The data of over 800,000 smart teddy bears has been exposed. Spiral Toys, the company behind CloudPets smart teddy bears, has left over two million individual recordings unprotected on its private server.
The credentials of the exposed recordings were stored in a MongoDB database that was easily searchable using Shodan tool. Further, the voice recordings themselves were stored in an unsecured Amazon S3 bucket.
Spiral Toys used a hashing function called bcrypt to protect the sensitive data. However, the same function is often in use by many open source platforms.
While the system was already vulnerable, many users had set weak passwords that even failed the additional security measures used in CloudPets teddy bears.
“They [parents] do not necessarily realise that every one of those recordings — those intimate, heartfelt, extremely personal recordings — between a parent and their child is stored as an audio file on the web,” security researcher Troy Hunt, who spotted the vulnerability, wrote in a detailed post.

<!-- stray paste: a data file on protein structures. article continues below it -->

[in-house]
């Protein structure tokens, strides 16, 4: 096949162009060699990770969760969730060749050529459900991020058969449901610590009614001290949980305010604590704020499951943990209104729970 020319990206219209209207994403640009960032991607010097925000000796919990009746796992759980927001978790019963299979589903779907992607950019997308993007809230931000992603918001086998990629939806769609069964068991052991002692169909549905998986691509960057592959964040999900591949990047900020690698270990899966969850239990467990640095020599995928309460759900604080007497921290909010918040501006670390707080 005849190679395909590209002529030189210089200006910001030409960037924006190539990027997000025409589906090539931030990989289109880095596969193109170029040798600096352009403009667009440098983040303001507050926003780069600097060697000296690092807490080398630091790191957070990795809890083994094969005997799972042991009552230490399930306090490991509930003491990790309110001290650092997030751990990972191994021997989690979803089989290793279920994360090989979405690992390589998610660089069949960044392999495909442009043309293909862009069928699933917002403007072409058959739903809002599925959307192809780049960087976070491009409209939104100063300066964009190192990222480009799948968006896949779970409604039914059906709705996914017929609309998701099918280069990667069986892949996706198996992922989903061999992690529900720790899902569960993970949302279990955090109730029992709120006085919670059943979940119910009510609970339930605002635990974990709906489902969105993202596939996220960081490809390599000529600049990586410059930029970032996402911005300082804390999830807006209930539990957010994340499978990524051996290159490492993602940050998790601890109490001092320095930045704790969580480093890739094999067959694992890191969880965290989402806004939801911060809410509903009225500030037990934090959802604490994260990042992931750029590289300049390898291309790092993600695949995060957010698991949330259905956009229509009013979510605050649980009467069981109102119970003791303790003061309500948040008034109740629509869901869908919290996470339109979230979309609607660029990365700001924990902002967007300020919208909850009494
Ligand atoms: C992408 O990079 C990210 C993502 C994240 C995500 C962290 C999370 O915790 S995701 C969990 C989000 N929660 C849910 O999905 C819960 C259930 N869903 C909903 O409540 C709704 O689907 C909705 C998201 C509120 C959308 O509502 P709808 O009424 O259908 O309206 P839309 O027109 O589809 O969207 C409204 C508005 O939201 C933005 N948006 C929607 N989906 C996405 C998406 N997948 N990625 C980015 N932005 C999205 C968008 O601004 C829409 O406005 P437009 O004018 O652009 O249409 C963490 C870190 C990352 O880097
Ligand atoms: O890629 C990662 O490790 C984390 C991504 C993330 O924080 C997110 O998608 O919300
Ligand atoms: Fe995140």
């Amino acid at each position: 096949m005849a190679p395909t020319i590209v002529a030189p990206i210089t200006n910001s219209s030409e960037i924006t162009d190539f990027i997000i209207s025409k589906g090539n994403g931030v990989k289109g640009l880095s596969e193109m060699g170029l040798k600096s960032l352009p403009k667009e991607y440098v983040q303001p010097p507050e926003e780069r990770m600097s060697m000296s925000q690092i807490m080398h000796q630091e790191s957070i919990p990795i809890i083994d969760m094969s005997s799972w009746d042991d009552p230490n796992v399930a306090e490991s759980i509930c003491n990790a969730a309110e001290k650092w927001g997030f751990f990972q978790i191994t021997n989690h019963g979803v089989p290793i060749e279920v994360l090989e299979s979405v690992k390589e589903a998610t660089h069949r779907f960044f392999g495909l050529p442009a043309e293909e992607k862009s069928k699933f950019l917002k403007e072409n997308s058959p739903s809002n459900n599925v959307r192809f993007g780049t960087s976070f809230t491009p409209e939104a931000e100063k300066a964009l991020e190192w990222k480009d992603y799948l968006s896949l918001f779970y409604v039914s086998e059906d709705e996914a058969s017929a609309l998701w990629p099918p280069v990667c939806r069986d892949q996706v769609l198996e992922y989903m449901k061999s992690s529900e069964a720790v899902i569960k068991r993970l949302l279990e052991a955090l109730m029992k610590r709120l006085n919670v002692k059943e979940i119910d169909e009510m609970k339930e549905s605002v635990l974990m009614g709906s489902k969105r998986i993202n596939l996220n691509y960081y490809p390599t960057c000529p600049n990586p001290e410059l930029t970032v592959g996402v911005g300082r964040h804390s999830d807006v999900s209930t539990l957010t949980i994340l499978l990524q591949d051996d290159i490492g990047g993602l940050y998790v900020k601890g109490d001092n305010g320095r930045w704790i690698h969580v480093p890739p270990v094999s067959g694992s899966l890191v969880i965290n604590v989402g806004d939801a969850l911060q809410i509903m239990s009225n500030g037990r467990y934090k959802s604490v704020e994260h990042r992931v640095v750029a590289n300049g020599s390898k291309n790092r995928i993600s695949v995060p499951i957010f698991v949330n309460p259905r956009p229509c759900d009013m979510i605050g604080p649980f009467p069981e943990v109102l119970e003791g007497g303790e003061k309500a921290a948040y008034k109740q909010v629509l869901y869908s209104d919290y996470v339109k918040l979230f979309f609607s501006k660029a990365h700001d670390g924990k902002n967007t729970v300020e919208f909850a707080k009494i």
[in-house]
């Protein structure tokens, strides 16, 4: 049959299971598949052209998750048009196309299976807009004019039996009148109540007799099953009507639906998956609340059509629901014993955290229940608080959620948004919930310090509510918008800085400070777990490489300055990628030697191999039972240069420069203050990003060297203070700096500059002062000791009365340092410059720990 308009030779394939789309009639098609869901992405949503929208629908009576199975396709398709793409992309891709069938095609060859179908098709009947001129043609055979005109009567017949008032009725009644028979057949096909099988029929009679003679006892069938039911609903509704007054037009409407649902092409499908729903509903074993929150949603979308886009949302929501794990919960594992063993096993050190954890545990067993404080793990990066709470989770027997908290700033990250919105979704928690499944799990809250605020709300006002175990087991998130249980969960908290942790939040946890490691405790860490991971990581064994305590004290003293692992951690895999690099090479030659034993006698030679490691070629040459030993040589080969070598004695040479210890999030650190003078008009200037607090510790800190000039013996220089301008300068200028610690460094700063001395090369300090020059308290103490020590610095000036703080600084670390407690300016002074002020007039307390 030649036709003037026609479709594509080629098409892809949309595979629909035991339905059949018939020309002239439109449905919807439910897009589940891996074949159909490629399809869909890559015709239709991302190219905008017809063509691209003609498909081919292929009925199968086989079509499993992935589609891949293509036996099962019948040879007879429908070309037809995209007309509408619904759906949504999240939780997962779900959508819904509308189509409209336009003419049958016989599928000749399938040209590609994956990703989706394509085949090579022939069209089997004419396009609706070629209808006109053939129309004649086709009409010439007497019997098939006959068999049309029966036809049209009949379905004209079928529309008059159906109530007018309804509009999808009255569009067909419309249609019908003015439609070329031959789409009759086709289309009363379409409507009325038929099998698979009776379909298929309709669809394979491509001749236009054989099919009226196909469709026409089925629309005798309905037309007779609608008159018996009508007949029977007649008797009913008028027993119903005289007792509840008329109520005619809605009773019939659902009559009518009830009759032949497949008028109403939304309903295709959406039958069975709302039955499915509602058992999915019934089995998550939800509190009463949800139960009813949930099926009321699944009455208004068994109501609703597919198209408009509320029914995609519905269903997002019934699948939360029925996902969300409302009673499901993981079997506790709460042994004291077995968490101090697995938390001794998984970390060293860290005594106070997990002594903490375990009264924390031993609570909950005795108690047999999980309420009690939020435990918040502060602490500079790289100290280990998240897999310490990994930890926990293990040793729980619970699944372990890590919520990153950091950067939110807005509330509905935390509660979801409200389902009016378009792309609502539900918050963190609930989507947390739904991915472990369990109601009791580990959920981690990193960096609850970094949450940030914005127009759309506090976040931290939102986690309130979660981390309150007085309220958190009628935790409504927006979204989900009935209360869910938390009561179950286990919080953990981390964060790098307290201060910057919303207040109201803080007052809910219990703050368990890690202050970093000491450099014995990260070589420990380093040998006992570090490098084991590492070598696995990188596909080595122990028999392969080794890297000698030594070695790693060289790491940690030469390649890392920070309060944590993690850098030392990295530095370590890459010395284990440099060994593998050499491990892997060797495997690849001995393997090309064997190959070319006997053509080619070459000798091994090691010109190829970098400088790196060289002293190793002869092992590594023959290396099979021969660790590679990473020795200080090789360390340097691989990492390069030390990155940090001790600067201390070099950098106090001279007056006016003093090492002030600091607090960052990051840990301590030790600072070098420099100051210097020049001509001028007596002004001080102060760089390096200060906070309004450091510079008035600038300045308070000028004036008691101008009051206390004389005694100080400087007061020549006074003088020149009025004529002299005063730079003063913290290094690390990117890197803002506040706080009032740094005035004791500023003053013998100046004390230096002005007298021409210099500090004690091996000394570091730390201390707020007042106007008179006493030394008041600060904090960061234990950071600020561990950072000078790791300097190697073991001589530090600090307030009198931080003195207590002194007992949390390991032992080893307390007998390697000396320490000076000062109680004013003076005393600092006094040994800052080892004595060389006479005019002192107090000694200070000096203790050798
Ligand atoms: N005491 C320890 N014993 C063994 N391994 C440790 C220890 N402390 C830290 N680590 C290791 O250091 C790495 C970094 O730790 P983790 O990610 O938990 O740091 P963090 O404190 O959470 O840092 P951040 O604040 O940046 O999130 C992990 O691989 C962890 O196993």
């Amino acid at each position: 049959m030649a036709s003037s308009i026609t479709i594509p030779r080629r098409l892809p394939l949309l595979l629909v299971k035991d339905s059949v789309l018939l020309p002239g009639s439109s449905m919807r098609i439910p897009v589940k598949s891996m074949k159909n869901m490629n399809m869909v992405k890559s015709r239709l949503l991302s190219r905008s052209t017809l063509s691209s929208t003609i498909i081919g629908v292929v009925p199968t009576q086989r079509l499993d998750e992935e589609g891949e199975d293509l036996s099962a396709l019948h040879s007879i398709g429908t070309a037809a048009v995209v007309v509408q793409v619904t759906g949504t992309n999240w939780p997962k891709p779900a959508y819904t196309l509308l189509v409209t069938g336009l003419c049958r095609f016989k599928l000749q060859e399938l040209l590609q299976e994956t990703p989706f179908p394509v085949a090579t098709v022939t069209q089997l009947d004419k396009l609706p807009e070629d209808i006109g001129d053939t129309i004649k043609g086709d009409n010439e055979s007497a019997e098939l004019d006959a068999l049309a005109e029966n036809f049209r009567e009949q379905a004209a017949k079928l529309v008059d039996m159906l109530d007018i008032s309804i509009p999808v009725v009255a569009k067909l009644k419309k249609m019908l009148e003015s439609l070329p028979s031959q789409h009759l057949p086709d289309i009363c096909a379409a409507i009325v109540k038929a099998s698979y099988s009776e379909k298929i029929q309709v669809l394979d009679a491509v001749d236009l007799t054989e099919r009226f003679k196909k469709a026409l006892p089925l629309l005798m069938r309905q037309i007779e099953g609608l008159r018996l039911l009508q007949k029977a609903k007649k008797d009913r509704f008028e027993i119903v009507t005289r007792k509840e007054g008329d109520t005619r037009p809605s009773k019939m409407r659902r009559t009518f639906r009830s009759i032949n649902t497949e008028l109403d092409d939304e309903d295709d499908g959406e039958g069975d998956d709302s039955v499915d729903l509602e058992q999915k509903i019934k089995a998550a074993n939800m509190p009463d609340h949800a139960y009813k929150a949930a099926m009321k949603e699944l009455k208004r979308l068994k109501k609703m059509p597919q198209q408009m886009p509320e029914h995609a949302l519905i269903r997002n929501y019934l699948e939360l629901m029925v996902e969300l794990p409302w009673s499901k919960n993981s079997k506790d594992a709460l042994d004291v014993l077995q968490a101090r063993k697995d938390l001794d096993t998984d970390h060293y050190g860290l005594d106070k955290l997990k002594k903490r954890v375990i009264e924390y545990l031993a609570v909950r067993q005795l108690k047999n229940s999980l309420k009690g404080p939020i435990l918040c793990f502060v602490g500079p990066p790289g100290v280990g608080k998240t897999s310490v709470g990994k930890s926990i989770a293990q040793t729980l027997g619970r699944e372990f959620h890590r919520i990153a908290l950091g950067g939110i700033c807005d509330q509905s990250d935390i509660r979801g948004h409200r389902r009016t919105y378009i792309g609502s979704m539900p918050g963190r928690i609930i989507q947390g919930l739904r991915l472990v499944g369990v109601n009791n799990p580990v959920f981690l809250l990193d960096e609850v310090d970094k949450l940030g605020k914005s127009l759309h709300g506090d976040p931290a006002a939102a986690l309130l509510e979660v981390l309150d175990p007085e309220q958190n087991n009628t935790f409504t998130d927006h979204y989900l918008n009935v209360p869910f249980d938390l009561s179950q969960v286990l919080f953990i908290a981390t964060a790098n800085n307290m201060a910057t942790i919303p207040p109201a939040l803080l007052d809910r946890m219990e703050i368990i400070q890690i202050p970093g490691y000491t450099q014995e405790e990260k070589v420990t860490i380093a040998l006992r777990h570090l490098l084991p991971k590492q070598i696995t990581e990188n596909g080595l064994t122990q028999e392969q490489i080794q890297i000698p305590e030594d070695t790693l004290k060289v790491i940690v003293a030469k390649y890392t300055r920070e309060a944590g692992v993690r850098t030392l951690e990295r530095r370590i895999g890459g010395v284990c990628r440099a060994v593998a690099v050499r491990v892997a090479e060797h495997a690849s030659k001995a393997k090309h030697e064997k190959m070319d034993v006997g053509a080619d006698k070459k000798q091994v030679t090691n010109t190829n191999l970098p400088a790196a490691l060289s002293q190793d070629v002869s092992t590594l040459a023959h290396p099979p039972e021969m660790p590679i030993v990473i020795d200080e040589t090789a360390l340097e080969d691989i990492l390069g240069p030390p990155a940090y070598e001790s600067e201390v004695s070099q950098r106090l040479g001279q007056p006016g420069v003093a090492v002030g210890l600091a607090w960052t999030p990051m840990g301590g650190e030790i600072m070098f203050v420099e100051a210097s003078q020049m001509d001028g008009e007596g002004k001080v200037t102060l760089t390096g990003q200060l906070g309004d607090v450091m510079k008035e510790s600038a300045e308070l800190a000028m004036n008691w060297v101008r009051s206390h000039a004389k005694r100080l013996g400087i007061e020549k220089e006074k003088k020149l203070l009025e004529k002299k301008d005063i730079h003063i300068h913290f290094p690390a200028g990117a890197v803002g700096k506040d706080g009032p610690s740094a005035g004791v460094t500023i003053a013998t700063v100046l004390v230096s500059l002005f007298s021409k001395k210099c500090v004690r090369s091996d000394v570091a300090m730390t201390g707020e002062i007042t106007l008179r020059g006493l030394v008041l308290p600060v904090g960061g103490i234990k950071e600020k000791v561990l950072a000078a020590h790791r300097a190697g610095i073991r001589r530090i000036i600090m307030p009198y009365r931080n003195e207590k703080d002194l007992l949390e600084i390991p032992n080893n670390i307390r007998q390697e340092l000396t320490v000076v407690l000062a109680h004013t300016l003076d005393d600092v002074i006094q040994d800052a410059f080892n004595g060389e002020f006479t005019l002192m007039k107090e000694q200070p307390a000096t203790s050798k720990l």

Cybersecurity experts believe that the backend database of CloudPets was overwritten twice since the start of January this year. This suggests some previous hack attempts.
This is not the first time when Internet of Things (IoT) has made toys vulnerable. Toymaker company VTech faced a massive cyberattack last year. The breach affected millions of parents and children.
Germany had also recently banned IoT-backed doll Cayla due to concerns of some similar attacks. The German telecommunications watchdog had issued an advisory to parents to destroy the IoT dolls and abandon their fresh purchases.